Antisemitic vandalism found in UCSD dorm bathroom
A bathroom in the Kaleidoscope building of UC San Diego’s Sixth College faced vandalism with swastikas written in feces, the UCSD Guardian reported.
StopAntisemitism, a watchdog organization dedicated to exposing antisemitism, posted an Instagram video of the vandalism on Tuesday, May 9.
Associate Dean of Student Affairs and Director of Residence Life at Sixth College Anthony Jakubisin said in an email to Kaleidoscope building residents that the antisemitic symbols were quickly removed and that the university police have launched an investigation into the vandalism.
“Sixth College Student Affairs and Residence Life offer our support to anyone who may have been impacted by this unfortunate incident. Acts of racism, intolerance, and bigotry are not accepted in our community,” Jakubisin said in the email. “We uphold the UC San Diego Principles of Community and expect our community members to do the same.”
The Office of the Chancellor released a university-wide statement condemning the incidents, as well as antisemitism on campus as a whole.
“We were greatly disappointed to receive reports of antisemitic behavior and vandalism on our campus,” the statement read. “The incidents aimed at our Jewish students not only hurt them deeply, but also hurt our entire community and undermined our shared commitment to inclusive excellence.”
UC Davis researchers collaborate with UC Berkeley, UCSF to reduce cows’s methane emissions
Researchers at UC Davis, alongside UC Berkeley and UC San Francisco, recently received a $70 million grant to fund a project aiming to reduce methane emissions from cows, The California Aggie reported.
The funding for the project comes from The Audacious Project, an initiative that shapes projects into viable multi-year plans, according to the organization’s website.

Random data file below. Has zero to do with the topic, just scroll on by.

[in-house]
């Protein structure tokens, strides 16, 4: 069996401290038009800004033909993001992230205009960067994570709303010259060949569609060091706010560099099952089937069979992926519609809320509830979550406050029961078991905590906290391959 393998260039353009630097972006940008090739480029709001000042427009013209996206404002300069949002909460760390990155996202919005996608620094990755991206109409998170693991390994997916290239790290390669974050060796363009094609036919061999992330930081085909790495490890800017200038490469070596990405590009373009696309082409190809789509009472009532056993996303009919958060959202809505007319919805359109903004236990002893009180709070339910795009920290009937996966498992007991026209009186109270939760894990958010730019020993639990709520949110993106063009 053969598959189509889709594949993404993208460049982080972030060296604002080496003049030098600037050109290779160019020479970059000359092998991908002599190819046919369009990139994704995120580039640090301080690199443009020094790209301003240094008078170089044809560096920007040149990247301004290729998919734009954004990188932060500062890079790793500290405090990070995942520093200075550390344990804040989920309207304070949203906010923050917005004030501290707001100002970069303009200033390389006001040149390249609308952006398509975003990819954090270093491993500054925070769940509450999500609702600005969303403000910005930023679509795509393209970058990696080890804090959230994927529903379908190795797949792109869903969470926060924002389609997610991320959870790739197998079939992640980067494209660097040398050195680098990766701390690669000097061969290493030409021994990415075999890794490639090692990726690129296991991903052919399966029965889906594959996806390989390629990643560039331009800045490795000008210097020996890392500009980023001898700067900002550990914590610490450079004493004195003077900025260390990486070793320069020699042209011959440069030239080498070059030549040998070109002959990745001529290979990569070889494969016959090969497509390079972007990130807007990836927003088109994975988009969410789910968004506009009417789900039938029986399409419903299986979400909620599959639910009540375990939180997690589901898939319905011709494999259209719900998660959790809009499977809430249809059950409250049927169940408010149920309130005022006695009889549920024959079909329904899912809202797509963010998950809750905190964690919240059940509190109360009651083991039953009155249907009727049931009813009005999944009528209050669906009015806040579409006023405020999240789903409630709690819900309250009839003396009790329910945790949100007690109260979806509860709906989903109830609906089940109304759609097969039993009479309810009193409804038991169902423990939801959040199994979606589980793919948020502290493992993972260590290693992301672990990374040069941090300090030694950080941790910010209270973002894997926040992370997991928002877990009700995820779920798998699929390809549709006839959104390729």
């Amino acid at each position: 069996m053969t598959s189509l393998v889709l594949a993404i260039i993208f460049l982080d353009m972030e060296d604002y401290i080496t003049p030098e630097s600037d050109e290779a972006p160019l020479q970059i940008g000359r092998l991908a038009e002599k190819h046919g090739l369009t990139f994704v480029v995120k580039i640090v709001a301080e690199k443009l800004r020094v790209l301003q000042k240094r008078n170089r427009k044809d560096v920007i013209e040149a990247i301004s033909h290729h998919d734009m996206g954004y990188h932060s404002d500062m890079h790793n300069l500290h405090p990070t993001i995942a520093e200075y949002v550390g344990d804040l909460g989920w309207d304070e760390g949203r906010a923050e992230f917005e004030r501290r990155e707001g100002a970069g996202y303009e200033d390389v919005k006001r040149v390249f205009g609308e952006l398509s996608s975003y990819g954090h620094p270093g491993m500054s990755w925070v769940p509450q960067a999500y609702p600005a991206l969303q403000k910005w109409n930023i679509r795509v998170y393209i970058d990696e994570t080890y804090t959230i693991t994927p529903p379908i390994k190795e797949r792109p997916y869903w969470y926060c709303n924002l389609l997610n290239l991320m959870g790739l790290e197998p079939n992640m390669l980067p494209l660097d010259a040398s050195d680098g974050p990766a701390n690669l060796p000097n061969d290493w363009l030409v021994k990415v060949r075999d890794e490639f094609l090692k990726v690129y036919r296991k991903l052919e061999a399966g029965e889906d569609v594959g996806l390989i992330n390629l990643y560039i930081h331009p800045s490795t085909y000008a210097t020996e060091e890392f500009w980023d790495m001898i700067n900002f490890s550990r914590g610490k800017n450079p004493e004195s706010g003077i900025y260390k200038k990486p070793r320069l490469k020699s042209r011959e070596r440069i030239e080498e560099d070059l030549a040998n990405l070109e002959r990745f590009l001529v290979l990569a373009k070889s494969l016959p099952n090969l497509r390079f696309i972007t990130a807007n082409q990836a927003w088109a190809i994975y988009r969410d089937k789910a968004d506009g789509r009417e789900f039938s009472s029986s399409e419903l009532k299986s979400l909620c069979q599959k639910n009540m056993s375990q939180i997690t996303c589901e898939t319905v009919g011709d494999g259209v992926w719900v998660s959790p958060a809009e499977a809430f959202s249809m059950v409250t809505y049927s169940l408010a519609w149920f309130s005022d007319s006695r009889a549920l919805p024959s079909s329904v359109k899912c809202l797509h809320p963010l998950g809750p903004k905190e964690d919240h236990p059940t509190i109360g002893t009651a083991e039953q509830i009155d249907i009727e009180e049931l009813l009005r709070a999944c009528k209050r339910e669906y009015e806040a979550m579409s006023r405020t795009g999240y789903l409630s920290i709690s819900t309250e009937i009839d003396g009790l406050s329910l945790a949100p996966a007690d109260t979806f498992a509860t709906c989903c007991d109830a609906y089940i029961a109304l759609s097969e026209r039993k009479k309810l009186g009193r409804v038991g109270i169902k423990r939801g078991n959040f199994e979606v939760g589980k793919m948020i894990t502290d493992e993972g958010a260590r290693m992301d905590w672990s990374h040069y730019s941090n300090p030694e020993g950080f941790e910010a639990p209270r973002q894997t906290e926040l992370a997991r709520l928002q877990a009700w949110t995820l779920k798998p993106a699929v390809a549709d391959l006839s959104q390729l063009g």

The goal of the project is to reengineer the genome of gut microbes — organisms that ferment the food that cows eat — to minimize the methane that cows emit in their digestive processes and consequently reduce cows’s impact on climate change.
“We will basically be developing tools that will not only allow us to hopefully solve the problem of methane emissions from livestock but really allow us to reverse-engineer microbes in the environment,” UC associate professor of animal science Matthias Hess told the Aggie.
UC Berkeley researchers Jennifer Doudna and Jill Banfield will conduct the genome-editing portion of the project, while Hess will test the edited microbes in a laboratory setting.
UC San Francisco researcher Sue Lynch will also work with Doudna and Banfield to apply the microbes to relieve childhood asthma and generally improve human health.
“It will be this whole interconnection between tool development, animal health, human health and ecosystem health,” Hess said. “So really it’s a great project in many different dimensions.”
A version of this article appeared on p. 2 of the May 18, 2023, print edition of the Daily Nexus.